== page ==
Comparing the Effects of Monetary Incentives and Foot-in-the-Door Strategies in Promoting Residential Electricity Conservation

Katzev, R. D., & Johnson, T. R. (1984). Comparing the effects of monetary incentives and foot-in-the-door strategies in promoting residential electricity conservation. Journal of Applied Social Psychology, 14, 1, 12-27.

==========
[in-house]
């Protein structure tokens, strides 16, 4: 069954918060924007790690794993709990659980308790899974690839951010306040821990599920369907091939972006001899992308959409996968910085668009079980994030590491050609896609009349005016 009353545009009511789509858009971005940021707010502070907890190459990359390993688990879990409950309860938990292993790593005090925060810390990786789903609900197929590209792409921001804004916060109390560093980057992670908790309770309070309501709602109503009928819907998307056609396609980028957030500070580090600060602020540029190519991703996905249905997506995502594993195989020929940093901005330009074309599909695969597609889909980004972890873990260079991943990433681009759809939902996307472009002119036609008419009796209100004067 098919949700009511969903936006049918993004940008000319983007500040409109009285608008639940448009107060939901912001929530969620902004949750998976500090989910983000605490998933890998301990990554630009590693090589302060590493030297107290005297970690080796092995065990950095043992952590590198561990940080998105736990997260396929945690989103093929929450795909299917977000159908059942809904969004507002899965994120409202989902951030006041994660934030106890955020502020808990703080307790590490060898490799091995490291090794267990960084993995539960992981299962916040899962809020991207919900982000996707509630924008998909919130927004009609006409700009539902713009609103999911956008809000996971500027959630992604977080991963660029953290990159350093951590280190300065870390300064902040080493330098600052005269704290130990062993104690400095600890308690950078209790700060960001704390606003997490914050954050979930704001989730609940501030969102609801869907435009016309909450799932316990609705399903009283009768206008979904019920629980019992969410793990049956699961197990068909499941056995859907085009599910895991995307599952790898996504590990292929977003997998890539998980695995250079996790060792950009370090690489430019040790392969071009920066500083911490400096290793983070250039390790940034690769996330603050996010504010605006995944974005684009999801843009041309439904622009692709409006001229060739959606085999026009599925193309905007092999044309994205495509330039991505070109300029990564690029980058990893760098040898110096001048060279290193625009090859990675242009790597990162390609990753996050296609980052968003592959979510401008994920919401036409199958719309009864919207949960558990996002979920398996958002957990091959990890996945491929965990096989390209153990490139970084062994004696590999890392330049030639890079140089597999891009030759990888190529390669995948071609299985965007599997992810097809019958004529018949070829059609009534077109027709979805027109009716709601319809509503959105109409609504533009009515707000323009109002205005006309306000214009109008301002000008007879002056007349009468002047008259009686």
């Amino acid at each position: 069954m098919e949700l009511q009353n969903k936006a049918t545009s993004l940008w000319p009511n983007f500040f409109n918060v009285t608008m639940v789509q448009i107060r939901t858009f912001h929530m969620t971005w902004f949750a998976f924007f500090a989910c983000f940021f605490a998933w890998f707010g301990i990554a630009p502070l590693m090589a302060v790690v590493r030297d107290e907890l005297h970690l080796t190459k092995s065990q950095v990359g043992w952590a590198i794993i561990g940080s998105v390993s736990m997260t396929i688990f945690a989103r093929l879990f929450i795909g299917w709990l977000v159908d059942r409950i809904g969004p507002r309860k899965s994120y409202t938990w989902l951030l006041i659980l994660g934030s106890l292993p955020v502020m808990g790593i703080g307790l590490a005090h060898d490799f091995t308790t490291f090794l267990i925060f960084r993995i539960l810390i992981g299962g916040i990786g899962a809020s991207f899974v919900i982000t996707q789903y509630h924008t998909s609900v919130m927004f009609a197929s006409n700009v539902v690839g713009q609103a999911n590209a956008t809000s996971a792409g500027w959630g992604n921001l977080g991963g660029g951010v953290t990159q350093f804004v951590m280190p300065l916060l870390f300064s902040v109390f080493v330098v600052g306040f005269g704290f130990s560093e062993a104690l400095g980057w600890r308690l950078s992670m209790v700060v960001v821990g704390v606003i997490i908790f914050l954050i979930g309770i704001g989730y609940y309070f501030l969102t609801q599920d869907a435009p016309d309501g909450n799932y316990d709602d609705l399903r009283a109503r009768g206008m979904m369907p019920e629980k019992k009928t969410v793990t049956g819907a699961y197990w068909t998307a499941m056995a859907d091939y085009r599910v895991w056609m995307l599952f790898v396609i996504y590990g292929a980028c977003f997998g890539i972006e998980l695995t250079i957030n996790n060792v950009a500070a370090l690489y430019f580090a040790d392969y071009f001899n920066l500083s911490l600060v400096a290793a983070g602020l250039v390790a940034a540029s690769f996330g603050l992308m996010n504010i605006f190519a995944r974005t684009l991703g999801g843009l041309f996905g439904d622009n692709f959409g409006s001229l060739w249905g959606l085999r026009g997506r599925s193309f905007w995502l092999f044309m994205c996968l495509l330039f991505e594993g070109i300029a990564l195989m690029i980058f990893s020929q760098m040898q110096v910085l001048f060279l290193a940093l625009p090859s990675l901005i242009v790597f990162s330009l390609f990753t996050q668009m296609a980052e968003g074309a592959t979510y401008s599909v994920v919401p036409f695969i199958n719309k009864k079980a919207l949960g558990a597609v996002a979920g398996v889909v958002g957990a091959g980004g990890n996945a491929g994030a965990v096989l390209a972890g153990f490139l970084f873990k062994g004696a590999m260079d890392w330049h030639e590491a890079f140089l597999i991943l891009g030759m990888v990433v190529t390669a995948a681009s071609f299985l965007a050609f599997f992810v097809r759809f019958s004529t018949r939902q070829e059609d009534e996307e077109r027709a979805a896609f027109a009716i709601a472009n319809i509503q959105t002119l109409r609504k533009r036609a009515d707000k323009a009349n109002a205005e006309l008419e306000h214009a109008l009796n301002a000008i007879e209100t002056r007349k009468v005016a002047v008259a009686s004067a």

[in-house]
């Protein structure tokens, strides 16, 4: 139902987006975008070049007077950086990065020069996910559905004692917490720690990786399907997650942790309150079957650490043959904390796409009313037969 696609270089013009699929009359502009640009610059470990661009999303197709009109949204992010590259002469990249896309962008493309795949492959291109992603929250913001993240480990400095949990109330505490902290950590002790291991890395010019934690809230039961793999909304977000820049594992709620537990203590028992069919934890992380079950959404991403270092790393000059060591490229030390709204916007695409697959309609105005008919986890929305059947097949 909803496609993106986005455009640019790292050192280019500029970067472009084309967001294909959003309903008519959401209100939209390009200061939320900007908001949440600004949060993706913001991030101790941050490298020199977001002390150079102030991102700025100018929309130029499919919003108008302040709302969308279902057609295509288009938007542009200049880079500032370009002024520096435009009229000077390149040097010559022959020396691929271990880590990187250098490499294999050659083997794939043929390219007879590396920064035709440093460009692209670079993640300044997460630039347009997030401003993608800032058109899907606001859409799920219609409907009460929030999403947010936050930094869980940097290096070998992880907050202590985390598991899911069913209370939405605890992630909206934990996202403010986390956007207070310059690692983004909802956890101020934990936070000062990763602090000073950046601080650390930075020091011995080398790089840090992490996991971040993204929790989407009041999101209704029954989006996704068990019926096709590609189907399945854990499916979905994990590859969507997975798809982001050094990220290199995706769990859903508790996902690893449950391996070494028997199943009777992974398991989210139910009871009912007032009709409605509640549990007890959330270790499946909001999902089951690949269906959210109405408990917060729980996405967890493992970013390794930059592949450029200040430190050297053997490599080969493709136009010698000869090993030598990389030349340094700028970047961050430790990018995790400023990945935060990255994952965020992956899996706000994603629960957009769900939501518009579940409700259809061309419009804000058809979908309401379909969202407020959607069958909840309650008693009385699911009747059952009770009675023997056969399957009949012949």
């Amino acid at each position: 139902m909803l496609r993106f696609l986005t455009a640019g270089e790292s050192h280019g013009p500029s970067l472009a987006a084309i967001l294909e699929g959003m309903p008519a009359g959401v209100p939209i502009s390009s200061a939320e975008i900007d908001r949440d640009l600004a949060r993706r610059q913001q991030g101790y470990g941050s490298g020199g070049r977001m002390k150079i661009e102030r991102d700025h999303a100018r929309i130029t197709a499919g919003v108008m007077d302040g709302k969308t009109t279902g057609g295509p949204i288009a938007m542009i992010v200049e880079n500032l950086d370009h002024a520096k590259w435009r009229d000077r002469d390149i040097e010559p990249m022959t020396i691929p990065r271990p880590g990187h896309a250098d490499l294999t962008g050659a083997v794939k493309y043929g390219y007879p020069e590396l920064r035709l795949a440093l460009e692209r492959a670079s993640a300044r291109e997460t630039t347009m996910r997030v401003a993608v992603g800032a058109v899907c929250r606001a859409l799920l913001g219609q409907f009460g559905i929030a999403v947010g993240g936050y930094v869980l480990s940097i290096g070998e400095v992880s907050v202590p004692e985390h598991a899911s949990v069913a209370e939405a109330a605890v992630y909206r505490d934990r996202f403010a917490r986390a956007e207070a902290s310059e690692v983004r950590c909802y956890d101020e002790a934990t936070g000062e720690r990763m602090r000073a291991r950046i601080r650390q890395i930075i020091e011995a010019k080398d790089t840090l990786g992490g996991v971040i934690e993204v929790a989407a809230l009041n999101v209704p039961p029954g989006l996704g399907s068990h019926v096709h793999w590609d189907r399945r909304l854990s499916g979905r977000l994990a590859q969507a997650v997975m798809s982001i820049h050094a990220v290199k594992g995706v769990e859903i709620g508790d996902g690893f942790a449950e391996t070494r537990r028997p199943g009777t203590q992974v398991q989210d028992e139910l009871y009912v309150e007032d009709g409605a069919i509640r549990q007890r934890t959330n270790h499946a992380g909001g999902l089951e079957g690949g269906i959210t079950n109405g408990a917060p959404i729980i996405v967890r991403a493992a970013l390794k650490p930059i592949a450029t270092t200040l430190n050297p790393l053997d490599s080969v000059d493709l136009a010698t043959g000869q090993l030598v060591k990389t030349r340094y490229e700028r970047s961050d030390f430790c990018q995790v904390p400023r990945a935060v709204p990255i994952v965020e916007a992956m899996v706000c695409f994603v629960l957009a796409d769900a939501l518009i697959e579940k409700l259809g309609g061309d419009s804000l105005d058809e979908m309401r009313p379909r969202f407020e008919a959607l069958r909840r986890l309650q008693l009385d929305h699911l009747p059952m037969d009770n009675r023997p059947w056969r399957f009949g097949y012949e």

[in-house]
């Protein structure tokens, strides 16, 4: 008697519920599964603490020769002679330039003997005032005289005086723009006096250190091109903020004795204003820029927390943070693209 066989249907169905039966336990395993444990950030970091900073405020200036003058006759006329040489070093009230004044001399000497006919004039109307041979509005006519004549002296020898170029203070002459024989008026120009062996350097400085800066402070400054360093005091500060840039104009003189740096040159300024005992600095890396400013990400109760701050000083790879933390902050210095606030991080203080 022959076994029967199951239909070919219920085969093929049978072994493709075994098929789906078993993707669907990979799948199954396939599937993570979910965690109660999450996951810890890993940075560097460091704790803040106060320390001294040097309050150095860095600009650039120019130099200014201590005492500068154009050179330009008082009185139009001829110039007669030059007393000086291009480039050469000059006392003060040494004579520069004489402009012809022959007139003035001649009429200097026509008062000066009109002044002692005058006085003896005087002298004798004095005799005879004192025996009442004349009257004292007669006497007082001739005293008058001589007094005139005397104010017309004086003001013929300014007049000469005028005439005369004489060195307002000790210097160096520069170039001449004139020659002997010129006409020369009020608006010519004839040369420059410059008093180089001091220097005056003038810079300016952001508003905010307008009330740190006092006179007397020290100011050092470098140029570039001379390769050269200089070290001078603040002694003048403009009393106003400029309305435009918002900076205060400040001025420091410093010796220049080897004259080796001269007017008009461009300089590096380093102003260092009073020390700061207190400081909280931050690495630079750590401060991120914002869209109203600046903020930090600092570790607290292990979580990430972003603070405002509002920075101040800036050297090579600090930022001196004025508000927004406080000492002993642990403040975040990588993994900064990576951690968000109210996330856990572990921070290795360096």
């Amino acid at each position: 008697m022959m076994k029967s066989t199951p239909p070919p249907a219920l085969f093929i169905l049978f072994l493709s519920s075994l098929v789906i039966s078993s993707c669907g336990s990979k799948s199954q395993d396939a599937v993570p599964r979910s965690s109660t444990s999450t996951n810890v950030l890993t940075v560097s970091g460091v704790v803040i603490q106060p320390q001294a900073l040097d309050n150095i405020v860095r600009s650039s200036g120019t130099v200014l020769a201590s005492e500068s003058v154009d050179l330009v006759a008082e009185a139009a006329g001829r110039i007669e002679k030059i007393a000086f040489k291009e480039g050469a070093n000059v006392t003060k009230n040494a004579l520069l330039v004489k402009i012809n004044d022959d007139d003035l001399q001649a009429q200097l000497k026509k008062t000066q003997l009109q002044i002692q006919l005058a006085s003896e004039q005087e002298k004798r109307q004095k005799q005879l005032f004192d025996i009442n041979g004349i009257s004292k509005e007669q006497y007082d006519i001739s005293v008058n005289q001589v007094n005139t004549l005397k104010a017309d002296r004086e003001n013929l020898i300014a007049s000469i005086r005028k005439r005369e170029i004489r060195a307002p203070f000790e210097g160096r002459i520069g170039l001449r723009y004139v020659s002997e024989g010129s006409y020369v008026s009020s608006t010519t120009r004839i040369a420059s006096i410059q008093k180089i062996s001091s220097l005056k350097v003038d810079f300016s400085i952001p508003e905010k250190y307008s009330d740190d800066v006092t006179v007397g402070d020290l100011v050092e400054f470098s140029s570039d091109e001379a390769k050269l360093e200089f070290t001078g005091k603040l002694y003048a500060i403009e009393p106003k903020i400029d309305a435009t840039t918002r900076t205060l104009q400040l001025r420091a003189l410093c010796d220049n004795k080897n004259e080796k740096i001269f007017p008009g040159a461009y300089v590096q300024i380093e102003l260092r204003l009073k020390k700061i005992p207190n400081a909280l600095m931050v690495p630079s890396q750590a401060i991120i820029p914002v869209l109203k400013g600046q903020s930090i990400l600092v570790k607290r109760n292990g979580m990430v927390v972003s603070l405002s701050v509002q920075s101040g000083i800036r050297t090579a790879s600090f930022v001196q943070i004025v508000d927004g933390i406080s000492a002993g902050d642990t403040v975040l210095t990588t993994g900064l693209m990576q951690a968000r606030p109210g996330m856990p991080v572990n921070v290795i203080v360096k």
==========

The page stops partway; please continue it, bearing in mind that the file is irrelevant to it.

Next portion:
Investigated the relative effectiveness of incentive (monetary) and minimal justification (foot-in-the-door) techniques in promoting electrical energy conservation among 90 homeowners. Ss were assigned to 1 of 5 conditions: Group 1 completed a short energy-conservation survey. Group 2 was asked to curtail consumption of electricity by 15% over the 41/2-mo study period. Group 3 was asked to complete the survey and to conserve electricity by 15%. The conditions of Group 3 were combined with a monetary incentive for Group 4. Group 5 was a control group. During baseline, groups did not differ in electricity consumption. Results show no differences in consumption at initial request or follow-up. However, during the conservation period, Ss in Groups 2-4 conserved more electricity than did Groups 1 and 5. It is suggested that minimum justification strategies are important in promoting energy-conserving behavior. (31 ref)

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